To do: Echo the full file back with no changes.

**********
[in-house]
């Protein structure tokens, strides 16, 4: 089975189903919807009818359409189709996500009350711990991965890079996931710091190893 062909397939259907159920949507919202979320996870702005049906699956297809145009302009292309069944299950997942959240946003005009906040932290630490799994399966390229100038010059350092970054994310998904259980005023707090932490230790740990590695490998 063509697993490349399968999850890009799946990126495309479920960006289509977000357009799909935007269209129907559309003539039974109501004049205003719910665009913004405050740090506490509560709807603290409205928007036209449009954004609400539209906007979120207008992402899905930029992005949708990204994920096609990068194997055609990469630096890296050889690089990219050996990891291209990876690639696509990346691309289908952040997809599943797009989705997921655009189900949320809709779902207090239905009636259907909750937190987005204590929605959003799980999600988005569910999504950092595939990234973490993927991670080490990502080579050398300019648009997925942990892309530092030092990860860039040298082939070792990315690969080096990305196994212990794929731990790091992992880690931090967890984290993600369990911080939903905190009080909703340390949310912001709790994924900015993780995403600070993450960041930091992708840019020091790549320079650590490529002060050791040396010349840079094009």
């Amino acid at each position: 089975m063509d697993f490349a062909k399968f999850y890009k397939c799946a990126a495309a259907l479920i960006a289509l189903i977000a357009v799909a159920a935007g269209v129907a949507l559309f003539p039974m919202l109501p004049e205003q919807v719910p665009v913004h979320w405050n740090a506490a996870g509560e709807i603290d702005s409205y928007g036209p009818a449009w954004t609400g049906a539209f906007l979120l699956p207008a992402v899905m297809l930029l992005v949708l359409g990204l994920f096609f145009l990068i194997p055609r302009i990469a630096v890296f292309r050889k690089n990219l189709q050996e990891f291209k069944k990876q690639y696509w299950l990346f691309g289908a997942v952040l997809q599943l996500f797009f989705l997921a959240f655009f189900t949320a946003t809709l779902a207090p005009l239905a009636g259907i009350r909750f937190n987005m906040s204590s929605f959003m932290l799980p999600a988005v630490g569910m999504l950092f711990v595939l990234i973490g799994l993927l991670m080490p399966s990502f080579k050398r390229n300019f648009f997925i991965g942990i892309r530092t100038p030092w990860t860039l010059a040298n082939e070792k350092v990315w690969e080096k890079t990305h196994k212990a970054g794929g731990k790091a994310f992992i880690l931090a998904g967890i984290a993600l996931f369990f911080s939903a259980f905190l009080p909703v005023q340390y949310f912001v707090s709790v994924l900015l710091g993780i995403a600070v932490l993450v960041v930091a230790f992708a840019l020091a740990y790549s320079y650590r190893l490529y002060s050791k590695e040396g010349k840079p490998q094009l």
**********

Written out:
[in-house]
């Protein structure tokens, strides 16, 4: 089975189903919807009818359409189709996500009350711990991965890079996931710091190893 062909397939259907159920949507919202979320996870702005049906699956297809145009302009292309069944299950997942959240946003005009906040932290630490799994399966390229100038010059350092970054994310998904259980005023707090932490230790740990590695490998 063509697993490349399968999850890009799946990126495309479920960006289509977000357009799909935007269209129907559309003539039974109501004049205003719910665009913004405050740090506490509560709807603290409205928007036209449009954004609400539209906007979120207008992402899905930029992005949708990204994920096609990068194997055609990469630096890296050889690089990219050996990891291209990876690639696509990346691309289908952040997809599943797009989705997921655009189900949320809709779902207090239905009636259907909750937190987005204590929605959003799980999600988005569910999504950092595939990234973490993927991670080490990502080579050398300019648009997925942990892309530092030092990860860039040298082939070792990315690969080096990305196994212990794929731990790091992992880690931090967890984290993600369990911080939903905190009080909703340390949310912001709790994924900015993780995403600070993450960041930091992708840019020091790549320079650590490529002060050791040396010349840079094009």
């Amino acid at each position: 089975m063509d697993f490349a062909k399968f999850y890009k397939c799946a990126a495309a259907l479920i960006a289509l189903i977000a357009v799909a159920a935007g269209v129907a949507l559309f003539p039974m919202l109501p004049e205003q919807v719910p665009v913004h979320w405050n740090a506490a996870g509560e709807i603290d702005s409205y928007g036209p009818a449009w954004t609400g049906a539209f906007l979120l699956p207008a992402v899905m297809l930029l992005v949708l359409g990204l994920f096609f145009l990068i194997p055609r302009i990469a630096v890296f292309r050889k690089n990219l189709q050996e990891f291209k069944k990876q690639y696509w299950l990346f691309g289908a997942v952040l997809q599943l996500f797009f989705l997921a959240f655009f189900t949320a946003t809709l779902a207090p005009l239905a009636g259907i009350r909750f937190n987005m906040s204590s929605f959003m932290l799980p999600a988005v630490g569910m999504l950092f711990v595939l990234i973490g799994l993927l991670m080490p399966s990502f080579k050398r390229n300019f648009f997925i991965g942990i892309r530092t100038p030092w990860t860039l010059a040298n082939e070792k350092v990315w690969e080096k890079t990305h196994k212990a970054g794929g731990k790091a994310f992992i880690l931090a998904g967890i984290a993600l996931f369990f911080s939903a259980f905190l009080p909703v005023q340390y949310f912001v707090s709790v994924l900015l710091g993780i995403a600070v932490l993450v960041v930091a230790f992708a840019l020091a740990y790549s320079y650590r190893l490529y002060s050791k590695e040396g010349k840079p490998q094009l």